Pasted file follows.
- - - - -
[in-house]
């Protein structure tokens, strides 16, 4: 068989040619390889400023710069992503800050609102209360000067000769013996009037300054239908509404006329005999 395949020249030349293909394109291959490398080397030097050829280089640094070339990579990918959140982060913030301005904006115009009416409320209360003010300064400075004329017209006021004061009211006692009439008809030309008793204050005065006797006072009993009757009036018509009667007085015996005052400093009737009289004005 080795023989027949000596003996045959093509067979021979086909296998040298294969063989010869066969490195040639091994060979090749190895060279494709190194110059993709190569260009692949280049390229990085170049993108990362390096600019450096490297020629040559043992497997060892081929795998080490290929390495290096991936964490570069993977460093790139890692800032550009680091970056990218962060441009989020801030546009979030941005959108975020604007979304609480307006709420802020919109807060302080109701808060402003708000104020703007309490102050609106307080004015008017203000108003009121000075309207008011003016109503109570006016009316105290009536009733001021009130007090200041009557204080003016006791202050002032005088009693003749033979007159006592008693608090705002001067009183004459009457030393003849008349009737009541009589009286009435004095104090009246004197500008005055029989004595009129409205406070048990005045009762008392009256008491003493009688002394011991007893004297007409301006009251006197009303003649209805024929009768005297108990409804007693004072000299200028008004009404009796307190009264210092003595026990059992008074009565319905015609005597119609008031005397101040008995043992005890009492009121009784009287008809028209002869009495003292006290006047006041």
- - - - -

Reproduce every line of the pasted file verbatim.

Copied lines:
[in-house]
């Protein structure tokens, strides 16, 4: 068989040619390889400023710069992503800050609102209360000067000769013996009037300054239908509404006329005999 395949020249030349293909394109291959490398080397030097050829280089640094070339990579990918959140982060913030301005904006115009009416409320209360003010300064400075004329017209006021004061009211006692009439008809030309008793204050005065006797006072009993009757009036018509009667007085015996005052400093009737009289004005 080795023989027949000596003996045959093509067979021979086909296998040298294969063989010869066969490195040639091994060979090749190895060279494709190194110059993709190569260009692949280049390229990085170049993108990362390096600019450096490297020629040559043992497997060892081929795998080490290929390495290096991936964490570069993977460093790139890692800032550009680091970056990218962060441009989020801030546009979030941005959108975020604007979304609480307006709420802020919109807060302080109701808060402003708000104020703007309490102050609106307080004015008017203000108003009121000075309207008011003016109503109570006016009316105290009536009733001021009130007090200041009557204080003016006791202050002032005088009693003749033979007159006592008693608090705002001067009183004459009457030393003849008349009737009541009589009286009435004095104090009246004197500008005055029989004595009129409205406070048990005045009762008392009256008491003493009688002394011991007893004297007409301006009251006197009303003649209805024929009768005297108990409804007693004072000299200028008004009404009796307190009264210092003595026990059992008074009565319905015609005597119609008031005397101040008995043992005890009492009121009784009287008809028209002869009495003292006290006047006041």